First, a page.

Can that morning cup of coffee actually help prevent Alzheimer’s disease?
A new report from the Institute on Scientific Information on Coffee in Europe offers a balanced look at the science behind coffee and caffeine, and finds no clear evidence whether coffee can actually help prevent neurodegenerative disease.
A news release about the reports offers up the tantalizing suggestion that a “lifelong regular intake of coffee may have protective effect related to cognitive decline and neurodegenerative conditions.”
But the report itself is more cautious. It notes that research into the connection between coffee consumption and Alzheimer’s disease actually shows varied results, with many studies suggesting that a lifelong intake of coffee/caffeine is associated with a reduced risk of developing Alzheimer’s while others were unable to prove clear causation.
The report does say, however, that a review in 2018 suggested that more than 75 percent of the research supports the opinion that caffeine has a favorable effect against cognitive decline and Alzheimer’s.
The Institute on Scientific Information on Coffee is funded by six of Europe’s major European coffee companies: illycaffè, Jacobs Douwe Egberts, Lavazza, Nestlé, Paulig, and Tchibo.
Diet Vs Coffee
Coffee, like wine or chocolate, is often making headlines for new studies that tout its health benefits: from boosting your cognitive function to improving your gut health. Past research has examined how coffee may protect against Alzheimer’s and Parkinson’s disease.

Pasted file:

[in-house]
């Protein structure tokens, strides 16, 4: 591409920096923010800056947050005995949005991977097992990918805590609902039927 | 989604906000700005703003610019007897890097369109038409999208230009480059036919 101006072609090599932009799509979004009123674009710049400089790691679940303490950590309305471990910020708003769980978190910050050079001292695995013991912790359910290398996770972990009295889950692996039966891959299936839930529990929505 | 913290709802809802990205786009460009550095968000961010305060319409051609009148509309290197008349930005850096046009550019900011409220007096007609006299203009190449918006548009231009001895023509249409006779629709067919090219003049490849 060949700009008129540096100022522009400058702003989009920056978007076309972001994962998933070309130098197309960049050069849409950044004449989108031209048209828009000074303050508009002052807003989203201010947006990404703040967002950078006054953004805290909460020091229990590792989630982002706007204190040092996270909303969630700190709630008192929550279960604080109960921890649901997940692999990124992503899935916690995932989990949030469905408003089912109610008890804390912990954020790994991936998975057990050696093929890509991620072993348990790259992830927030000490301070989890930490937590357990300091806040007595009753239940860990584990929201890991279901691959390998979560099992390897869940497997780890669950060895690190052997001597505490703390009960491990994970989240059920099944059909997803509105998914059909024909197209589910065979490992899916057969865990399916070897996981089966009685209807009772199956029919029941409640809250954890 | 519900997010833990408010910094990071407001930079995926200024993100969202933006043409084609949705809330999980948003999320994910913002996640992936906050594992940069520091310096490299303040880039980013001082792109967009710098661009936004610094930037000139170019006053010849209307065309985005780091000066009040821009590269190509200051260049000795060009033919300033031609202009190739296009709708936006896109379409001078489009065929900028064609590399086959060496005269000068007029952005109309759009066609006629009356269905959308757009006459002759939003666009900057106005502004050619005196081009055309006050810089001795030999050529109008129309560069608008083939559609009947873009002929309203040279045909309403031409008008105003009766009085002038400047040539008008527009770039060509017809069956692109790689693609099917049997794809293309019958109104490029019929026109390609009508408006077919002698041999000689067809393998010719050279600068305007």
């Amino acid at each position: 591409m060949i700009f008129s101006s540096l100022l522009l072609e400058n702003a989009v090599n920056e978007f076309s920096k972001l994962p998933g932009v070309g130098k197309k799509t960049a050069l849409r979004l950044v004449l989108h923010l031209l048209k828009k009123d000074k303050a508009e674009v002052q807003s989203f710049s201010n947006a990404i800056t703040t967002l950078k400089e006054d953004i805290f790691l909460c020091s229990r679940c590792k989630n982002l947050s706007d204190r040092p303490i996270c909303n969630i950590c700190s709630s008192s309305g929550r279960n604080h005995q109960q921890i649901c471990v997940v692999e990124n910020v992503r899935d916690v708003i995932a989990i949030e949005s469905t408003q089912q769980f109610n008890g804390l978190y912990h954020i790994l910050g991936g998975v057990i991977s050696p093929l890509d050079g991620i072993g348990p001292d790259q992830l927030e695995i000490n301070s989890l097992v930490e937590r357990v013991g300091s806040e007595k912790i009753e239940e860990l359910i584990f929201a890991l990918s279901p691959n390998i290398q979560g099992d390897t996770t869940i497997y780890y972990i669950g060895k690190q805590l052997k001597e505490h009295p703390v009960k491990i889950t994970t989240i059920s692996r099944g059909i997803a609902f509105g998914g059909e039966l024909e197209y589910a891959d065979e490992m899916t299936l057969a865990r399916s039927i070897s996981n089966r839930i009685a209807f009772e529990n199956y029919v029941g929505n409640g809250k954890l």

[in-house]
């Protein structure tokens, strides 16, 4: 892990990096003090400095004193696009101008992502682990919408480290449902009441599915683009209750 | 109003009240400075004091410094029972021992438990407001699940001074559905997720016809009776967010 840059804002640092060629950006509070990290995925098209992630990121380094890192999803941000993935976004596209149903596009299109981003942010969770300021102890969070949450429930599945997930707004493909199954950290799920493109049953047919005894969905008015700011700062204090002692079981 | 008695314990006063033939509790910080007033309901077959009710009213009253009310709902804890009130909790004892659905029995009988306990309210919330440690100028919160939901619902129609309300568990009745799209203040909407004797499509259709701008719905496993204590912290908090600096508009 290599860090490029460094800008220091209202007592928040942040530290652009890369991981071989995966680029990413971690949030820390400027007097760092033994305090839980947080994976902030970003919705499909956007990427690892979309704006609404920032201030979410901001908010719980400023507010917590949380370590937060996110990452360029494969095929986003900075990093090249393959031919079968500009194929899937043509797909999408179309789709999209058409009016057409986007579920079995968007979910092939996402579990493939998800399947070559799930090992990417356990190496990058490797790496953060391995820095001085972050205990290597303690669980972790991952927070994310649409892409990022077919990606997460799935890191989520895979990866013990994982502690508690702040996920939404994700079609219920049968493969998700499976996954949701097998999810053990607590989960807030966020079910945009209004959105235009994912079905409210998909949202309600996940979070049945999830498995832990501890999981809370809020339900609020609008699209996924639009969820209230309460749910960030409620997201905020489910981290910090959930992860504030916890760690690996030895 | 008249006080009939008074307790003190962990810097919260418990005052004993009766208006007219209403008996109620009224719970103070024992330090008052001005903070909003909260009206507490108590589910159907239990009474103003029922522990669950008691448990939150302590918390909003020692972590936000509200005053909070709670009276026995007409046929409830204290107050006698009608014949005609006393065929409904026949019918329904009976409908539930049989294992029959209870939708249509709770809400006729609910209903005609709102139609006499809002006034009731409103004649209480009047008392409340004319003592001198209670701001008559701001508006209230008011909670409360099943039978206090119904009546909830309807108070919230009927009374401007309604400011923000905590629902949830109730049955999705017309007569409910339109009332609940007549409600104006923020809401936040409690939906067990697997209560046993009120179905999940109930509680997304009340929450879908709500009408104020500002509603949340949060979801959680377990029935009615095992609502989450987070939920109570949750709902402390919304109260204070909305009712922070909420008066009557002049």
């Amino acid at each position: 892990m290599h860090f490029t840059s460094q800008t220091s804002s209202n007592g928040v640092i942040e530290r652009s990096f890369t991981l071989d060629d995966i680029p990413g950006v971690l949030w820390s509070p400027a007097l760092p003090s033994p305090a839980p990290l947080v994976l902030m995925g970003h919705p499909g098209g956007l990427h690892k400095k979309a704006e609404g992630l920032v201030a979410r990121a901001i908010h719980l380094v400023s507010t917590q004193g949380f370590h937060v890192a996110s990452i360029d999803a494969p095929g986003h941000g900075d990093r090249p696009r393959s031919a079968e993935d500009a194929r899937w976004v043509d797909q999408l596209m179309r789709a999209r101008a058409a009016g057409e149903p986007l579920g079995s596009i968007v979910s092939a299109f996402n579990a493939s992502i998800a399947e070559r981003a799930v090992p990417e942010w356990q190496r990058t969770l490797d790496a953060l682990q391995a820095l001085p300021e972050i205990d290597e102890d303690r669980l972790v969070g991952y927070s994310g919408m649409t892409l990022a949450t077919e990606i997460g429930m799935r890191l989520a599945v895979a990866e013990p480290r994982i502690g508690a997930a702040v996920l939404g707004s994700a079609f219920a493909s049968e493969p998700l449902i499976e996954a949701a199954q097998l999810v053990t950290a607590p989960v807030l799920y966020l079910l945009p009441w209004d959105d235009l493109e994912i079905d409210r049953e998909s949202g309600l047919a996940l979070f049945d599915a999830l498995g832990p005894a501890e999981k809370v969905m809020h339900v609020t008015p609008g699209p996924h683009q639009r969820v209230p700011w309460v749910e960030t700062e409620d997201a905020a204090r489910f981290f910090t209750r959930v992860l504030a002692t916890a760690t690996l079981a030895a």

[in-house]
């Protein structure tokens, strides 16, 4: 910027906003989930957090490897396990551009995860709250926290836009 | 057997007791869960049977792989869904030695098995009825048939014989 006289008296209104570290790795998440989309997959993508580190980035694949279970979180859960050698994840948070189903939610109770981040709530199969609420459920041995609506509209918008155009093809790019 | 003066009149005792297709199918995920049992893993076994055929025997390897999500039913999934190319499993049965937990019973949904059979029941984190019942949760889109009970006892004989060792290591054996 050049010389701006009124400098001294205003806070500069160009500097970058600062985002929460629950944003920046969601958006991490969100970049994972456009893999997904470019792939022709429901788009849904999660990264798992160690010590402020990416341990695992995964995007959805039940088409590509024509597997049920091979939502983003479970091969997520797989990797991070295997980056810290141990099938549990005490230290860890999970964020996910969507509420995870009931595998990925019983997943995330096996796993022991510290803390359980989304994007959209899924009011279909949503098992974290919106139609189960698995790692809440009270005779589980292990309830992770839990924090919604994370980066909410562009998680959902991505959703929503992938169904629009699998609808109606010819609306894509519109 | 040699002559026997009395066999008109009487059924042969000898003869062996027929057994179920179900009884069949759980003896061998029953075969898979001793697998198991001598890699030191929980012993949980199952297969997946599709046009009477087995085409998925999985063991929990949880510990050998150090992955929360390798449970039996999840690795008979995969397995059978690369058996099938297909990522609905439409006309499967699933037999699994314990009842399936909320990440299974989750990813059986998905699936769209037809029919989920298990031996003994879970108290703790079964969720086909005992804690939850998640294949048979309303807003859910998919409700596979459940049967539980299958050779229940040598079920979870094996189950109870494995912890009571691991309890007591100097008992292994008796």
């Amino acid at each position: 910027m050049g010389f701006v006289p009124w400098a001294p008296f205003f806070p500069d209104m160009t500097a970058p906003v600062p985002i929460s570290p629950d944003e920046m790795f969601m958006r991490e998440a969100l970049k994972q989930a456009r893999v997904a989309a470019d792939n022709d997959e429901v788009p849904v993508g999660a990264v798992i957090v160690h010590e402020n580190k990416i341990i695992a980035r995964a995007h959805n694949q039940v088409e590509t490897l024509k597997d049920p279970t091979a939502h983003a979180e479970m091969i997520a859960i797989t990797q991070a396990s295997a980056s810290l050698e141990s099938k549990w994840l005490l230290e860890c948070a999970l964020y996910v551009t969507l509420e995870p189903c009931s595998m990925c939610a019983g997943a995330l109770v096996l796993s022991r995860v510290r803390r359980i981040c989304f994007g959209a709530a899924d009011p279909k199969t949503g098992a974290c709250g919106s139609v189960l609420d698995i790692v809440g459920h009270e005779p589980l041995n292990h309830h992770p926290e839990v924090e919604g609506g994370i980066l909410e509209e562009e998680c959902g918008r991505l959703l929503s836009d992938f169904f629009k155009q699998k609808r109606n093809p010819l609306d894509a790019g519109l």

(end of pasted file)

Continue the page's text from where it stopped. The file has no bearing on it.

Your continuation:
However, Elisabeth Rothenberg, an associate professor at the Department of Food and Meal Science at Kristianstad University in Sweden and an author of the latest report, notes that the scientific consensus is much clearer when it comes to the impact of diet on neurodegenerative conditions.
Rothenberg writes that nutrition research currently focuses more on the impact of overall food choices rather than particular nutrients or individual food items in maintaining good health. She says that the most well-documented dietary impact comes from the Mediterranean diets. Those are heavy on plant-based foods including fruits, vegetables, seeds, grains and olive oil, and they avoid saturated fats, animal-derived proteins and refined sugars.
“Positive associations between Mediterranean dietary patterns and better cognitive scores and a lower risk of Alzheimer’s Diseases have been shown,” Rothenberg says. “Although results vary, a majority of studies suggest that closer adherence to a Mediterranean style diet is associated with a lower risk for cognitive decline, probably acting by modifying pathways related to a more general aging process.”